When it comes to the golf swing I don’t believe in secrets, in the sense that if you know a certain “something” that it makes it special. There is really nothing sacrosanct about the golf swing. Quite frankly, the swing is a series of body movements that result in a moving golf club.

Of course there are ideal movements and less than ideal movements and practice of the correct movements is paramount to success. I don’t think these movements, however, are “secrets”. They are simply ideal moves that produce a faster and more efficient movement of the golf club. Let’s just call them “ideal” rather than “secrets”.

One such ideal movement is that of how the trail leg functions in the golf
moe-swing-seq-2swing.  Take a look at this pictures. You can see clearly that Moe’s trail leg is braced at an angle. I call this a “frame”. This framework of Moe’s leg allows the trail hip to turn. The angle of his leg supports the turn. This is the opposite of what I call pelvis shift where the hips sway away from the target.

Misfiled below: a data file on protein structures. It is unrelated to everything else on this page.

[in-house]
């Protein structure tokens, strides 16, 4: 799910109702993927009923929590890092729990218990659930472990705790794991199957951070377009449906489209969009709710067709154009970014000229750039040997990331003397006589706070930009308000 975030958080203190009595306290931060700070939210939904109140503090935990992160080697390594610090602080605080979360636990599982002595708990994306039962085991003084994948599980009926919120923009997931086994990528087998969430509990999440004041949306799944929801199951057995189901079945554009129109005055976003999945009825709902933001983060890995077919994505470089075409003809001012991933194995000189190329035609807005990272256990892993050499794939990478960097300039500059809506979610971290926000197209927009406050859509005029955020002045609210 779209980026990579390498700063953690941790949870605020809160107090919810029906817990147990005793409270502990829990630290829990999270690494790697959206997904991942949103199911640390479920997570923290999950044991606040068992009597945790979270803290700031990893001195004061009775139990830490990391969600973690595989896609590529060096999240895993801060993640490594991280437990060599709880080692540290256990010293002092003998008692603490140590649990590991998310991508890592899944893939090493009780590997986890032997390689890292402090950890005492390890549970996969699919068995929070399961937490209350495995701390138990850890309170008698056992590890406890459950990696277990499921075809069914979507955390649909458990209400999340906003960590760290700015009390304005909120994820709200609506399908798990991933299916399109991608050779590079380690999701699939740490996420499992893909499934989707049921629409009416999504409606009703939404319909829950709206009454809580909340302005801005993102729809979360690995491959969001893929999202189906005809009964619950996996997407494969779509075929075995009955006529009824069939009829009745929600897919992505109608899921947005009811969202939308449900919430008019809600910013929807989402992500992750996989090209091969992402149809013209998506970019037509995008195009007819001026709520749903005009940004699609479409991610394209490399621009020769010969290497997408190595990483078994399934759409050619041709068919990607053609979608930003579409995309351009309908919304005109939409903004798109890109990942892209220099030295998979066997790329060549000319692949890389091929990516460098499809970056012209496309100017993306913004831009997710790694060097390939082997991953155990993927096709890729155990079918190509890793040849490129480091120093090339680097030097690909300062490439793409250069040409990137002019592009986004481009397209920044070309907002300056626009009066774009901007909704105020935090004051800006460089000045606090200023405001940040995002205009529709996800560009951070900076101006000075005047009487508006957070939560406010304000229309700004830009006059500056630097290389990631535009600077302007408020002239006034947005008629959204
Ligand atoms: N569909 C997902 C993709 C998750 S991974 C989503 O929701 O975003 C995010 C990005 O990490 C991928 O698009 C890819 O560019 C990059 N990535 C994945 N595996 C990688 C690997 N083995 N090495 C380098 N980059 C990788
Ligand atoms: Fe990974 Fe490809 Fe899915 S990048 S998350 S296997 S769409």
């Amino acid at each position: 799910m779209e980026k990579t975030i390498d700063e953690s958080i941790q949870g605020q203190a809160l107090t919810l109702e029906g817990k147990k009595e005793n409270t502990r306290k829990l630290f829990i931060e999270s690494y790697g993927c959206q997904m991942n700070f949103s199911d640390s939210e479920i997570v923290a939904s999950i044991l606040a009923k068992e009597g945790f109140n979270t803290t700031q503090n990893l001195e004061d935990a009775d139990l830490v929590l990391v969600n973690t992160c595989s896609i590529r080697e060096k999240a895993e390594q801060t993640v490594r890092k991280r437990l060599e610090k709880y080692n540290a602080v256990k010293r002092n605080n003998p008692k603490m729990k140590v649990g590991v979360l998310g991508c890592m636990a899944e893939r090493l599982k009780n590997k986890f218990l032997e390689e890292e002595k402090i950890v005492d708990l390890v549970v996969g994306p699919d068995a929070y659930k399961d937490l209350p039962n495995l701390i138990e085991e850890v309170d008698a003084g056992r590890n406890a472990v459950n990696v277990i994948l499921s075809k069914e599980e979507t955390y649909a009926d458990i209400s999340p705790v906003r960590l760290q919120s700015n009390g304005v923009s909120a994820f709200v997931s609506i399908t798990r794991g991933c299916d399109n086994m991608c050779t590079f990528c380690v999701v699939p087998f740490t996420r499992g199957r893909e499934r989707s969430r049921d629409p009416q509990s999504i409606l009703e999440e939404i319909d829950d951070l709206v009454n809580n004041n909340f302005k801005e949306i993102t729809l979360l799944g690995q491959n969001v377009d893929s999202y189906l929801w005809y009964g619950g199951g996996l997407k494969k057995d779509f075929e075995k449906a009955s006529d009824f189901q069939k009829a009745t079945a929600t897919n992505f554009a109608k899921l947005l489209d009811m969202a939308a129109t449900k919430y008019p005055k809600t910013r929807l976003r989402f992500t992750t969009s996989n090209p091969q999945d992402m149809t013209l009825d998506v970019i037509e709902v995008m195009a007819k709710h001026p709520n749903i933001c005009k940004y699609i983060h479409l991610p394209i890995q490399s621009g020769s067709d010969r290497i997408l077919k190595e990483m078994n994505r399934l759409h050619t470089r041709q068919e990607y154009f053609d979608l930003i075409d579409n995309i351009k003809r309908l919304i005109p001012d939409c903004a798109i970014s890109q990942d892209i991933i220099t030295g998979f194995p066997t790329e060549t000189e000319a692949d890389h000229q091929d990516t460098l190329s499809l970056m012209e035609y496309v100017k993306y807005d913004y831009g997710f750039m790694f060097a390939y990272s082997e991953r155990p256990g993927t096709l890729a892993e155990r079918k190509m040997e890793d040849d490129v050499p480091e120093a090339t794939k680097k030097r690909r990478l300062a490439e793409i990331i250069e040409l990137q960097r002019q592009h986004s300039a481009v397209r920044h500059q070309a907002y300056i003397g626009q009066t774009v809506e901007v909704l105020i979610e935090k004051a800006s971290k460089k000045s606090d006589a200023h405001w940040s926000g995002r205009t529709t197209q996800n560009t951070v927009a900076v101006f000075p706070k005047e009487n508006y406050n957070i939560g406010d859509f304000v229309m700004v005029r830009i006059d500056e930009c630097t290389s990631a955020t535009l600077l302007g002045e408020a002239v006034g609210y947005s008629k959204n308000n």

If there is anything that I might say is the absolute worst thing you can do in a golf swing, you might catch me saying “pelvis shift” is the worst thing.

Dr. Neal of golf biodynamics agrees. Pelvis shift causes a “reversing” of the spine and inhibits the rotation of the pelvis and torso. Here is a picture of Pelvis shift where the lower body has shifted to away from the target.

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You can see that since the pelvis has slid over the trail leg it inhibits the shoulder and hip turn. Compare this to Moe’s braced trail leg and see the major difference in the position of the backswing.

As I said before, I don’t think there are secrets, just solid mechanics of movement.